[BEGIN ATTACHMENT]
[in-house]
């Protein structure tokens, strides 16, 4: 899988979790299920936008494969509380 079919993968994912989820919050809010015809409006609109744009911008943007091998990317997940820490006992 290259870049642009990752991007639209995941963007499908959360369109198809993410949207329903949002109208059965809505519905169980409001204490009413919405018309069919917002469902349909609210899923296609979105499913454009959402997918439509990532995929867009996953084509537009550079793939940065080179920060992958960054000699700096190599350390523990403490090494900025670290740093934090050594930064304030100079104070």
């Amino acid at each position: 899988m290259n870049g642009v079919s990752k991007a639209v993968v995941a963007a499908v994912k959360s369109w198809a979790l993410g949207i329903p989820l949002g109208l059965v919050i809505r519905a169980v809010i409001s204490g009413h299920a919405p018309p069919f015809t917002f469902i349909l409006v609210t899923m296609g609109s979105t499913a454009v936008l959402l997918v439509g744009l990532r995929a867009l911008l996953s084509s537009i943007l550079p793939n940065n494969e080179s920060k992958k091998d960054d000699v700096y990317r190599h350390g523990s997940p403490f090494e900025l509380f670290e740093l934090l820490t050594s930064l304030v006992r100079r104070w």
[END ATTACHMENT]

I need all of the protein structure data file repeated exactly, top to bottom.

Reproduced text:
[in-house]
């Protein structure tokens, strides 16, 4: 899988979790299920936008494969509380 079919993968994912989820919050809010015809409006609109744009911008943007091998990317997940820490006992 290259870049642009990752991007639209995941963007499908959360369109198809993410949207329903949002109208059965809505519905169980409001204490009413919405018309069919917002469902349909609210899923296609979105499913454009959402997918439509990532995929867009996953084509537009550079793939940065080179920060992958960054000699700096190599350390523990403490090494900025670290740093934090050594930064304030100079104070």
């Amino acid at each position: 899988m290259n870049g642009v079919s990752k991007a639209v993968v995941a963007a499908v994912k959360s369109w198809a979790l993410g949207i329903p989820l949002g109208l059965v919050i809505r519905a169980v809010i409001s204490g009413h299920a919405p018309p069919f015809t917002f469902i349909l409006v609210t899923m296609g609109s979105t499913a454009v936008l959402l997918v439509g744009l990532r995929a867009l911008l996953s084509s537009i943007l550079p793939n940065n494969e080179s920060k992958k091998d960054d000699v700096y990317r190599h350390g523990s997940p403490f090494e900025l509380f670290e740093l934090l820490t050594s930064l304030v006992r100079r104070w």